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Fishing for pompano — a tasty treat

By Staff | Mar 5, 2021

PHOTO PROVIDED Capt. George Tunison

When cruising along and chrome fish start jumping out of the water in your wake, you’ve just run over or startled a school of pompano, one of Florida’s tastiest fish. Slow the boat and quietly circle back, then wind drift or lightly use the trolling motor while fan casting the area with light tackle and small jigs.

Good places to prospect if they aren’t giving away their location by flying out of the water, is in and around the passes or inlets. The sandy shoals at the entrances to passes, channel edges and edges of sandbars are all good bets. Sebastian Inlet is a top East Coast pomp spot where pier anglers score heavily.

Another dependable spot is around bridge pilings and rubble with considerable current flow. Try vertical jigging.

Anglers around Coca Beach fish the surf using the pompano’s favorite snack, the sand flea. Surf jockeys first spend time at the water’s edge digging for sand fleas before casting.

Pomp anglers use small hair/bristle jigs with the dressing trimmed even with the bend in the hook. Dress these jigs with small pieces of shrimp and hop retrieve it back along the bottom deliberately kicking up sand and mud.

One of the best lite tackle casting jigs for prospecting flats, the surf and shoals is the little “goofy jig” rig which is retrieved along the bottom with the hook riding upwards reducing snags.

Most pomp anglers use a variety of jig colors and even double jig set-ups. Most are brightly colored. I’ve had the best luck using yellows and fluorescent yellows and then pink in more turbid water.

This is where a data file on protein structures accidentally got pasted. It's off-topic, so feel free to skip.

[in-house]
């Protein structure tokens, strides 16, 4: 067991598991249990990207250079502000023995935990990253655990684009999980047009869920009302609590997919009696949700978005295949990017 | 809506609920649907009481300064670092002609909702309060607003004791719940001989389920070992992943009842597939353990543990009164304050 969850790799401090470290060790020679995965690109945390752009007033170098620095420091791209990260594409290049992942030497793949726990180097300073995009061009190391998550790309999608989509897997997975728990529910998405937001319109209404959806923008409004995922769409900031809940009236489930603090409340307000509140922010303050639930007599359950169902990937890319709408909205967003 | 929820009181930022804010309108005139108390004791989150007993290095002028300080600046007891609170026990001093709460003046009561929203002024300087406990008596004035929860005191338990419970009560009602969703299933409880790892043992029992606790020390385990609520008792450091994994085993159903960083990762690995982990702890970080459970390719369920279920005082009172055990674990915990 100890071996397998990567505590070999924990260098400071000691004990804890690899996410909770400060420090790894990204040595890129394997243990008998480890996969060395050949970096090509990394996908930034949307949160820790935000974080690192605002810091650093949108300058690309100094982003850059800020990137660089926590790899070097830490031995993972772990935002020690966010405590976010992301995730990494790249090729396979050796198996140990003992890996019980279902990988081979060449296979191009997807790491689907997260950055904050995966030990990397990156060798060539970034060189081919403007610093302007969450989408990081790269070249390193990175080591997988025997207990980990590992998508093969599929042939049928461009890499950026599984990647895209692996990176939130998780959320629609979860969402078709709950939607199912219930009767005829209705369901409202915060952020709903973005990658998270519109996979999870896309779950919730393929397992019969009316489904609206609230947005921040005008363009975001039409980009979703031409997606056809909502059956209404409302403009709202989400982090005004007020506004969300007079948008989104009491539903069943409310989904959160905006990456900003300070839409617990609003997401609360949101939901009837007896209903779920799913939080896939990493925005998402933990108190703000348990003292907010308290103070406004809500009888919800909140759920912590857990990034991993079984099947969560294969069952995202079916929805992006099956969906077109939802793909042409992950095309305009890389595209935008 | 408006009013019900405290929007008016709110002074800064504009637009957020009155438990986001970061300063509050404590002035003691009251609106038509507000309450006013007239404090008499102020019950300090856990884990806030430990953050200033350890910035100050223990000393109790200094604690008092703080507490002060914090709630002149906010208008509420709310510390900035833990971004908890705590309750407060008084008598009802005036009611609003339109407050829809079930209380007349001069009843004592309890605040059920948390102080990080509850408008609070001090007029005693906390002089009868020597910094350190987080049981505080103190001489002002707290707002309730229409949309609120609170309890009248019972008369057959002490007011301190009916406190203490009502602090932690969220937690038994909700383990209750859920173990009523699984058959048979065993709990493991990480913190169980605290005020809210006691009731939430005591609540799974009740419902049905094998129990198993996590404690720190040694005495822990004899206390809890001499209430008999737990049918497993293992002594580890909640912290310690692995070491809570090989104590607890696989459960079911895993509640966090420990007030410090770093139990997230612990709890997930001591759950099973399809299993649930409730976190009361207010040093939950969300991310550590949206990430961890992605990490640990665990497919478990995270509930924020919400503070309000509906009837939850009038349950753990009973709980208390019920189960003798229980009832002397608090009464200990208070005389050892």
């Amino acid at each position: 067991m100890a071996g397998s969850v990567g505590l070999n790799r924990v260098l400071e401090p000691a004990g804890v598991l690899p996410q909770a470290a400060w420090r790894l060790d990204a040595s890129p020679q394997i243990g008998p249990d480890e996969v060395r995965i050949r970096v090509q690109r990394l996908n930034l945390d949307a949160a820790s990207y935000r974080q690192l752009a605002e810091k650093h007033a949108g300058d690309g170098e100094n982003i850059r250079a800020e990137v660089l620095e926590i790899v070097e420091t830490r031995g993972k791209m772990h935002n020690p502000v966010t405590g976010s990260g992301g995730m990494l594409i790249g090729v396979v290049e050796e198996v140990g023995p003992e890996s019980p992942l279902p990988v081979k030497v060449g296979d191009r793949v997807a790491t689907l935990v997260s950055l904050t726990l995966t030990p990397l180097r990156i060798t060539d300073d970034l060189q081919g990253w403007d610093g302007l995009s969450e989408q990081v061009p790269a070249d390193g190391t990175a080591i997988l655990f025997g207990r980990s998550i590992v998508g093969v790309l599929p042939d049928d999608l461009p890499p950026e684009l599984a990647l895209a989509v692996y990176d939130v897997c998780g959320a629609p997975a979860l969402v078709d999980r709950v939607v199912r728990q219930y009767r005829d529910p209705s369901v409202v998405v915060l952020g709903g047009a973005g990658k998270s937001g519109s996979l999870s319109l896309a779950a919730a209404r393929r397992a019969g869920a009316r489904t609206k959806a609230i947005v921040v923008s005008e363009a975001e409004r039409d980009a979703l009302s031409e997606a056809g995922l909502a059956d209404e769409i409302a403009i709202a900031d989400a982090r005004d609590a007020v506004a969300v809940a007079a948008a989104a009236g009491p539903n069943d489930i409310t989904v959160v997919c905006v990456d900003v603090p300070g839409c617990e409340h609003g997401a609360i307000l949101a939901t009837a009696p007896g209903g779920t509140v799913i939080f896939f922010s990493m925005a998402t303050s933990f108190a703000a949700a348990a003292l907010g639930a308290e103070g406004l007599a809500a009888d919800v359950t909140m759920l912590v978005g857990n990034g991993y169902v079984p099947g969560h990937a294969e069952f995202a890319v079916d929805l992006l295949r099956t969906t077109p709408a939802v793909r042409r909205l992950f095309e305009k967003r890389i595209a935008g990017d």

This is a typically smallish fish weighing a pound or two with a big one weighing in at 5 pounds, so light or ultra-lite spinning tackle is best suited for this game. Fly anglers also enjoy these fish on 6 wt. rods or lighter, or a 7 or 8 on windier days. It doesn’t take long for the newbie fly rodder to learn that in Florida just the thought of picking up the long rod automatically makes the wind blow harder. Actually putting the rod in the boat is guaranteed to suddenly increase wind speed wherever you are.

For spinning, 6 to 10-pound braided line and a 36-inch or longer leader of 10 to 20-pound fluorocarbon is a good start. Stay away from hardware, especially swivels, as these fish are tackle shy and water around the passes is often very clear.

Florida’s pompano season is open year-round with a daily recreational bag limit of 6 per harvester.

Keeper fish have to meet the 11-inch fork length minimum. Although this chrome mini-permit doesn’t get into double digit weight territory, it’s still an amazing fighter on lite tackle.

 The IGFA All Tackle World Record and Florida State record 8-pound, 4-ounce pomp was caught in St. Joe Bay in 1999. No fly world record is mentioned.

The pompano, a hard fighting member of the jack family, is also one of the best tasting fishes you’ll ever put on a plate. Thick, and meaty, firm textured, sweet tasting flesh.

With continued warm winters, migrating tarpon seem to arrive earlier each year with reports of fish in our area often starting in early April. If you can’t wait then head upriver and fish the warmer waters of the Caloosahatchee around the power plant on up to the locks for resident fish. Acquiring local knowledge or hiring a guide that specializes in this area is a good bet for first-timers.

A surer bet for early season tarpon is to intercept them in the Keys around the bridges and channels where they gather en mass. Soon after, follow them north and take another shot as they pass through the Ten Thousand Islands area later in the month before showing up off Fort Myers Beach and finally off Sanibel’s Knapp’s Point and soon after, into Boca Grande Pass.

 

Capt. George Tunison is a Cape Coral resident fishing guide. You can contact him at 239-282-9434 or captgeorget3@aol.com.